A new feature from from ctvnews.ca! The Crouse Review is a quick, hot take on the weekend’s biggest movies! This week Richard looks at “Patti Cake$,” the New York City drama “The Only Living Boy in New York” and the civil war shoot ’em up “Bushwick.”
Richard and CP24 anchor Jamie Gutfreund have a look at the weekend’s new movies including “Patti Cake$,” the New York City drama “The Only Living Boy in New York,” the civil war shoot ’em up “Bushwick” and Penelope Cruz in “The Queen of Spain.”
Richard sits in with CTV NewsChannel anchor Erin Paul to have a look at the big weekend movies including “Patti Cake$,” the New York City drama “The Only Living Boy in New York,” the civil war shoot ’em up “Bushwick” and Penelope Cruz in “The Queen of Spain.”
Richard sits in on the CFRA Morning Show with guest host Kristi Cameron to talk about the weekend’s big releases including the Sundance hit “Patti Cake$,” the New York City drama “The Only Living Boy in New York,” the civil war shoot ’em up “Bushwick” and Penelope Cruz in “The Queen of Spain.”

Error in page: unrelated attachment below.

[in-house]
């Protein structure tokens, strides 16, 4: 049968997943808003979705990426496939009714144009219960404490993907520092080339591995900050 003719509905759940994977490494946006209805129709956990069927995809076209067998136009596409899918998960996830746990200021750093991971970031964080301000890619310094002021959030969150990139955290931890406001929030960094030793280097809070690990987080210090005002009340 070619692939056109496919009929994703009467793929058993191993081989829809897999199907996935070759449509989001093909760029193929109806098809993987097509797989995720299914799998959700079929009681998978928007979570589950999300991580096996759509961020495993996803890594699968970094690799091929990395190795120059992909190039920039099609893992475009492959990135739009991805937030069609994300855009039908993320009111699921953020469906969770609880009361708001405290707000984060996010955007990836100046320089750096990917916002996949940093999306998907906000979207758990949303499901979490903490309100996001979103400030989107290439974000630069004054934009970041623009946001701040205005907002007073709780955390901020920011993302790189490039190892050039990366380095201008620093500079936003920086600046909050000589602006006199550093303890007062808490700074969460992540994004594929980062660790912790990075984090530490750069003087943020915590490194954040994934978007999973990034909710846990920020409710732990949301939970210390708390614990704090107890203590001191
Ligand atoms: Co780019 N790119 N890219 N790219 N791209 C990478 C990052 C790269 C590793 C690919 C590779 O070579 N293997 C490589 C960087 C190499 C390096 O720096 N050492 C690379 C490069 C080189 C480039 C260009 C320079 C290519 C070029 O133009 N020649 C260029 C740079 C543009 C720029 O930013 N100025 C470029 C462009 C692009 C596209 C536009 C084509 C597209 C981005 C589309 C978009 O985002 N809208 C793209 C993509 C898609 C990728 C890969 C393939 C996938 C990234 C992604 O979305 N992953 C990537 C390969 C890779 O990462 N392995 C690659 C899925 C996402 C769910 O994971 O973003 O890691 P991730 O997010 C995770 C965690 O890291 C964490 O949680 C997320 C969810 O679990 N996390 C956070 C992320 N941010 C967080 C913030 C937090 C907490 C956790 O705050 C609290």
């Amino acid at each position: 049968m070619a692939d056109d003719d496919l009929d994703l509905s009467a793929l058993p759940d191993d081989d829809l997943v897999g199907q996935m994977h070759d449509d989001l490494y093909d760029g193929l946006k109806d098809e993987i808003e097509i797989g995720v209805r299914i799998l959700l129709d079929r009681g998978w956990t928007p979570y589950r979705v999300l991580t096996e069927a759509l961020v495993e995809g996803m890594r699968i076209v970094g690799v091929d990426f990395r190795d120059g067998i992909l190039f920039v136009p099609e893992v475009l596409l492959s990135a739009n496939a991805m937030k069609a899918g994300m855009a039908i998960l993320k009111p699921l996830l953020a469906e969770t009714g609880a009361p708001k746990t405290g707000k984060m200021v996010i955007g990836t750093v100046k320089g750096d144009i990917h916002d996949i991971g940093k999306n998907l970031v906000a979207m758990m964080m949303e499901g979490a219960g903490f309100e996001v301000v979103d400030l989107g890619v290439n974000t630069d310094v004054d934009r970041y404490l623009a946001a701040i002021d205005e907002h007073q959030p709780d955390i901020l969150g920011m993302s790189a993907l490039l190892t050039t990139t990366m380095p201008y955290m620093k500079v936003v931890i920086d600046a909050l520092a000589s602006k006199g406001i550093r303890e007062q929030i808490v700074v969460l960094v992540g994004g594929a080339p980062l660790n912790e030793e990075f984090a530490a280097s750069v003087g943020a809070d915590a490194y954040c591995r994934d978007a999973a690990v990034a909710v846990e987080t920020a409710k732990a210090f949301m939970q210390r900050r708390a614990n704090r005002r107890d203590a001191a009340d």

“I knew her very well,” says Penelope Cruz, “but in a way she was not exactly the same person because so many things happened to her and she changed over time, like we all do.”
Cruz isn’t talking about an old friend or a long lost relative. The Spanish superstar is referring to Macarena Granada, a character she first played a decade ago and revisits in the new film The Queen of Spain.
“She has a very intense life,” continues Cruz, “so that was the tricky thing. For the people who knew Macarena, how do I make her recognizable and what are the changes we can see in her after all these years?”
Audiences first met Macarena in 1998 when Cruz played her as an upcoming Spanish movie star in a frothy little confection called The Girl of Your Dreams. It’s years later in real and reel life as Cruz brings the character back to the screen.
Set in 1956, The Queen of Spain portrays Macarena as a huge international star lured back to her home country to star in the first American movie to be shot there since the Franco took power. It’s a wild production but complicating matters is the appearance—and subsequent disappearance—of Macarena’s former director and the man who made her a star.